We consider that the recognition and measurement requirements of IASC standards are sufficiently robust not to require a reconciliation to US GAAP in cross-border filings. The quality of IASC standards has been substantially enhanced as a result of its Comparability/Improvements Project and efforts to address the expectations of IOSCO in respect of a core set of standards. While there are a number of disclosures which are part of the fabric of US financial reporting which are not included in IASC standards the disclosure requirements of IASC standards provide useful information to users without overload with detail. In some cases, for example, revaluation of non-current assets, IASC standards provide more relevant information to users.
As an organisation that has members who are foreign registrants we are concerned about differences in respect of the revaluation of non-current assets, identifiable intangible assets and accounting for pension liabilities.
It is not clear whether the term 'competitive disadvantage' is to be interpreted from the point of view of domestic registrants or foreign registrants and what the term is meant to encompass. If the market perceives that the quality of disclosures of foreign registrants is less than that of domestic registrants that will be reflected in the terms and conditions upon which capital is provided. As mentioned above, the core requirement is consistency in recognition and measurement of assets, liabilities etc. In some areas for example, revaluations and consolidations, many would consider that IASC standards provide better quality information than US GAAP.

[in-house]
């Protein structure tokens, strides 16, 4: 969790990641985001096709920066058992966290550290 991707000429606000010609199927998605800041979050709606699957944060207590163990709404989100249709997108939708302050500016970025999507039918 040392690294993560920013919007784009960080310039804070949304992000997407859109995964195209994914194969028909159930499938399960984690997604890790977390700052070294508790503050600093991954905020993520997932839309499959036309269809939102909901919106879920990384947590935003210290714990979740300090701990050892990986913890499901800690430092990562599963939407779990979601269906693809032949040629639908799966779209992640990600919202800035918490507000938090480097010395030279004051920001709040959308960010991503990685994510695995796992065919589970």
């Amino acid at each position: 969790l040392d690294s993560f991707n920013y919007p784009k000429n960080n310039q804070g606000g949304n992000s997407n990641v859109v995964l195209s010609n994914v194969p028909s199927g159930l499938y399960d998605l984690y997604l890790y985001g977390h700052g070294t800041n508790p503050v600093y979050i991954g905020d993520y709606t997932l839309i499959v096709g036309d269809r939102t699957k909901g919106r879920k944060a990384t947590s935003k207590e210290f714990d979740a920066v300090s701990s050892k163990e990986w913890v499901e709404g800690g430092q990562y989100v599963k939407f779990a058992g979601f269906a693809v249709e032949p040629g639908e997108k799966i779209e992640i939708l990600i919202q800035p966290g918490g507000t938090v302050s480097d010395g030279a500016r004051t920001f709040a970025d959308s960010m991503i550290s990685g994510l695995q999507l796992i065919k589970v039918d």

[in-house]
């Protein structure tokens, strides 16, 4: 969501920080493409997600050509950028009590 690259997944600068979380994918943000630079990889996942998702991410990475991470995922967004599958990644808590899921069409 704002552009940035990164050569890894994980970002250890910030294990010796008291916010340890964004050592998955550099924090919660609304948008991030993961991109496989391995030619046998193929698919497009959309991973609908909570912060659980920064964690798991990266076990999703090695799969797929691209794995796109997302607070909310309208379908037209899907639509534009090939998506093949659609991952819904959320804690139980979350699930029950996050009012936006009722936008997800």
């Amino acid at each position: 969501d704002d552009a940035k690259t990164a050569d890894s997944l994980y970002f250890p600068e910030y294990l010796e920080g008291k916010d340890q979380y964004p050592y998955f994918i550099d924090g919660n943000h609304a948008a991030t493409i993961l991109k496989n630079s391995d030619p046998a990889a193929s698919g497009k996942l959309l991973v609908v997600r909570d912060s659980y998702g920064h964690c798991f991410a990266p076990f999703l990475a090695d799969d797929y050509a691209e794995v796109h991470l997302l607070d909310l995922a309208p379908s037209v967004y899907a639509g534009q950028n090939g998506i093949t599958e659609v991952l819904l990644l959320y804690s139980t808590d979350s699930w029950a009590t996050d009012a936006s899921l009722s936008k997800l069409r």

IASC standards, as do national standards permit optional treatments in some circumstances. In addition, IASC standards also include a benchmark and an allowed alternative approach. In the interests of consistency and comparability a national regulator should specify which options/treatments permitted in IASC standards are acceptable for cross-border purposes.
While not supporting the requirements of IAS 38 "Intangible Assets" we believe that information prepared on this basis is superior to that provided under US GAAP. In addition, IAS 24 "Consolidation" provides better information than US GAAP because the definition of a subsidiary is based on the concept of control rather than legal ownership, and IAS 16 'Property, Plant and Equipment' which permits revaluations provides more relevant information to users about the value of the resources of the entity.
Generally IASC standards provide sufficient guidance to ensure consistent and comparable reporting if also interpreted in the context of its conceptual framework. The level of guidance and explanation and the reasons for requiring a particular approach is, in most cases, significantly more detailed and extensive in US standards than in IASC standards and those issued by other national standard-setters. However, that does not necessarily mean that the outcomes will be better as it is also influenced by the philosophical approach taken to standard-setting and whether it is based on the prescription of a detailed set of rules or on the basis of principles.